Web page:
Eating late at night is quite tempting and all of us have done it at some point or other in our lives. While catching the occasional midnight snack may not be of any particular problem, making a habit out of it can have serious long term impacts on your health and your overall well-being. There's a reason all health experts, nutritionists and doctors will tell you to beat the habit of eating late at night or noshing on oily and fried snacks to satiate your late night hunger pangs. The habit may be more destructive for your body than you may have earlier thought. Besides piling on the unwanted pounds of weight, you can potentially harm your body in more profound ways, just by eating at odd hours during the day.
Late-night snacking may be more insidious than just a poor eating habit as it may get addictive and may even develop into a full-blown eating disorder known as 'Night Eating Syndrome'. This is why we are all advised to consume most of our calories during the daytime, when our bodies are more active and we're able to burn most of the calories from meals to generate energy. So if you're a person who is a slave to your midnight munchies, then you must know about these harmful effects of your habit.
Also Read: Here's How Eating Before 7 PM Can Change Your Life
Here are some side-effects of eating late at night that everyone must know about:
1. Disturbed Sleep
People who eat late at night also tend to sleep later, which may lead to a disturbed sleep cycle. Additionally, eating late at night has also been found to be the reason that some people may have confusing dreams at night. A 2015 investigation into the subject of how late night snacking affects sleep, lead two Canadian psychologists to discover that University students who indulged in late night snacking were more prone to 'bizarre' dreams, which could be due to the gastric discomfort caused by the snacks.
Also Read: Why Meal Timings Are As Important As The Food You Take
Eating late in the night can disrupt sleep patterns and give you 'disturbing' dreams
2. Poor Digestion
If you are prone to heart burn and acid reflux, you should probably be re-evaluating your meal timings. Eating a late dinner has been linked to these gastric issues, caused due to poorly digested food which may cause excessive acid in the stomach. This is why people are often advised to have a leisurely walk after eating their last meal of the day, instead of going straightaway to bed.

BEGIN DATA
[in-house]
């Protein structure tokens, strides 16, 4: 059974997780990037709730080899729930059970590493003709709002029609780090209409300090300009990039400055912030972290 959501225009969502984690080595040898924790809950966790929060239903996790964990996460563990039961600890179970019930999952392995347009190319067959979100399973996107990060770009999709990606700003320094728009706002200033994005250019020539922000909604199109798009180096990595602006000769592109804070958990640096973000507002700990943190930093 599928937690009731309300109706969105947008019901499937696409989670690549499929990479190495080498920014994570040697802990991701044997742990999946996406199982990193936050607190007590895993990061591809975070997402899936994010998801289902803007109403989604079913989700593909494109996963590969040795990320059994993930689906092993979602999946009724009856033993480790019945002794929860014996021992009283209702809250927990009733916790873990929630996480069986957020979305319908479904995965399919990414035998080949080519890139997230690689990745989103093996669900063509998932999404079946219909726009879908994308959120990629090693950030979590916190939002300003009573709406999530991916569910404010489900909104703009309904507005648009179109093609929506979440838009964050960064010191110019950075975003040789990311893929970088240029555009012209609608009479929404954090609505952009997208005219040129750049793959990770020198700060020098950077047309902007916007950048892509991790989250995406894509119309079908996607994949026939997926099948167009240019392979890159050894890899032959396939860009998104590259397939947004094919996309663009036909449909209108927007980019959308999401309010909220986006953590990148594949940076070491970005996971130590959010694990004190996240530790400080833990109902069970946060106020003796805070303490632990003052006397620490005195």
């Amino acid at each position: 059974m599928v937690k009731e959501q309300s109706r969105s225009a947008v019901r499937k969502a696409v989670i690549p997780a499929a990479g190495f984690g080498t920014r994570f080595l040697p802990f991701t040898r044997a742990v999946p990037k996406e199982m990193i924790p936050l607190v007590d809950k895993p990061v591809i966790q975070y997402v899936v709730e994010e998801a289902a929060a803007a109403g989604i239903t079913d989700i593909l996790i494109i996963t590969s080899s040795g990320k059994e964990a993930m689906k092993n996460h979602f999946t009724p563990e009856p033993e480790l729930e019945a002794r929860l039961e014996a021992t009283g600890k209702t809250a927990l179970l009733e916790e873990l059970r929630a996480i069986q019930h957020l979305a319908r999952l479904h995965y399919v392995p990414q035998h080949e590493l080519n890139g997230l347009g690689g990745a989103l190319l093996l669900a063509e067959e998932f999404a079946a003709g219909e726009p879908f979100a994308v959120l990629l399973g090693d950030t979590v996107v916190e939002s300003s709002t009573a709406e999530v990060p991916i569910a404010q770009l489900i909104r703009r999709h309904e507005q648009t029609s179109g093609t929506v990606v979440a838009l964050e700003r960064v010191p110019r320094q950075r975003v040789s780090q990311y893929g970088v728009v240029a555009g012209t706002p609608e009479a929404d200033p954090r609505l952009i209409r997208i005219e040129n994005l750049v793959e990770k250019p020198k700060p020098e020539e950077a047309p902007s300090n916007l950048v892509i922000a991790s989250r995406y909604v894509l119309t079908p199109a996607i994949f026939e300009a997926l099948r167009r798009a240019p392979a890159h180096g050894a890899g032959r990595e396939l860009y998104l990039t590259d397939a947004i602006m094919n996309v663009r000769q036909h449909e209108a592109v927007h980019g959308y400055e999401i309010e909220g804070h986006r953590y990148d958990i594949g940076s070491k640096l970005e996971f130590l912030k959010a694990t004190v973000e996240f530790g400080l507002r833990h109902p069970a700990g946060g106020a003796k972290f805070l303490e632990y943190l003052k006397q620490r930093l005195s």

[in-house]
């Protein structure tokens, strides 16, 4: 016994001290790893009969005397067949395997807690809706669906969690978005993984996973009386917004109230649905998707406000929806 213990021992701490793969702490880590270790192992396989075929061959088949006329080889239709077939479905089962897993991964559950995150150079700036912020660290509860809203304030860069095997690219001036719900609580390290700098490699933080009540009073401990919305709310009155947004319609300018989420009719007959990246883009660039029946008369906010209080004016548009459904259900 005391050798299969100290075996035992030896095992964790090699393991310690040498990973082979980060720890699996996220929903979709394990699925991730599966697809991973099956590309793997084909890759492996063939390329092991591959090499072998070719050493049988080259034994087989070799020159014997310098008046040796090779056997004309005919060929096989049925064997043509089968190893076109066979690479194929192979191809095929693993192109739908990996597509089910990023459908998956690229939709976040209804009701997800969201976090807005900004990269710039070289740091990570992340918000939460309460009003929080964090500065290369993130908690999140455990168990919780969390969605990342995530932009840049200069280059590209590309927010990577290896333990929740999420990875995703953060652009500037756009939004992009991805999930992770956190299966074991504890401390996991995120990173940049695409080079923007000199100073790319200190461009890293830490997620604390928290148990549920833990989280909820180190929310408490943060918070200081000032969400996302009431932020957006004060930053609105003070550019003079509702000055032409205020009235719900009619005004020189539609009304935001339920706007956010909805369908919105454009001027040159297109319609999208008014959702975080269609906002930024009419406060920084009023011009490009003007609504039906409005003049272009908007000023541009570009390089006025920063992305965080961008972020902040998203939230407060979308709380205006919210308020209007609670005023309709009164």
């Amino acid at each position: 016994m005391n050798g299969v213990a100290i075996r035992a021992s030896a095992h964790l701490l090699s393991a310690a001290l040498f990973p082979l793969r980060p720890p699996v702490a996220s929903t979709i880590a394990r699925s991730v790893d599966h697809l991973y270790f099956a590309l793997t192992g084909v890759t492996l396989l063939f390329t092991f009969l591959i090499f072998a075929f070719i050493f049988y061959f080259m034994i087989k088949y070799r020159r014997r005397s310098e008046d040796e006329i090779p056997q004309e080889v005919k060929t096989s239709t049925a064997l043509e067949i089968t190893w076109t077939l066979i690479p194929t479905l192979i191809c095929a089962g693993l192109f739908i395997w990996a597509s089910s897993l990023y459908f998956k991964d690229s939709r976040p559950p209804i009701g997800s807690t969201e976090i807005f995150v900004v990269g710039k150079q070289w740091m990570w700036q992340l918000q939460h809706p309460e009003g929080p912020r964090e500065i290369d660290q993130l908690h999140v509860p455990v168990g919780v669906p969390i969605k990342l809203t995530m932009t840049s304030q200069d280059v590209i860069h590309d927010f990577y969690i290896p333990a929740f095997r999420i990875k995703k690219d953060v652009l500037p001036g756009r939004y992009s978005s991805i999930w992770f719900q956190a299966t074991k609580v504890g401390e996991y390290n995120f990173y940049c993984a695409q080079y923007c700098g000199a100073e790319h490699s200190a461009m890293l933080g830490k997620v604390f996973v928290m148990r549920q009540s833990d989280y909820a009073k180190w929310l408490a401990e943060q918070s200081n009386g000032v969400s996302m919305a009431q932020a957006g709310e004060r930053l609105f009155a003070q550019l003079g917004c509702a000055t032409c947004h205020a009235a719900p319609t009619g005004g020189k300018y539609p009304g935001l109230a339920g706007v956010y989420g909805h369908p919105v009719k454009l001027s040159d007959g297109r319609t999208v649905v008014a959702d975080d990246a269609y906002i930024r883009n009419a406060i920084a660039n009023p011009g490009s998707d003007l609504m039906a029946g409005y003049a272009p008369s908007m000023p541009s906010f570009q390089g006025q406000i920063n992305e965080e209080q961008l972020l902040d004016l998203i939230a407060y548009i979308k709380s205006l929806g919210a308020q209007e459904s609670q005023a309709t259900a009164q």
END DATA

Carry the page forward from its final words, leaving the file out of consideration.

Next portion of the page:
3. Unhealthy Weight Gain
Your body has a circadian rhythm (body clock) which can be thrown out of sync if you eat meals at odd hours. An out-of-sync circadian rhythm not only affects sleep and causes hormonal imbalances, but may also result in weight gain. This may have something to do with the fact that late night eaters tend to make poor food choices as well. Your body's metabolism slows down during night time and is not as effective in burning calories as it is during the day time.
Also Read: 13 Fool-Proof Ways to Get a Flat Tummy
4. Increased Blood Pressure
A misaligned body clock may have more serious repercussions including increased risk of heart diseases and diabetes. Studies have linked high blood pressure or hypertension and higher fasting blood sugar levels with the habit of eating later in the night or having dinner way past the ideal time of 7 pm.
5. Poor Mental Health
Ever noticed how you're more prone to mood swings and irritability when you're sleep deprived? Since eating late affects sleep, it may also indirectly impact your mental health. Poor sleep quality caused by gastric discomfort and disturbed circadian rhythm may result in increased risk of depression and anxiety.
Also Read: How to Boost Mental Health: Include Fruits and Vegetables in Your Daily Diet
There are some simple measures that you can take to prevent late night snacking. You can start by throwing out all unhealthy snacks stocked in your kitchen cabinet and fridge, effectively eliminating the temptation. Additionally, ensure that you have a healthy yet filling dinner, so that you don't feel hungry close to midnight. If you are unable to correct this habit, consult a certified nutritionist or a doctor for more concrete measures.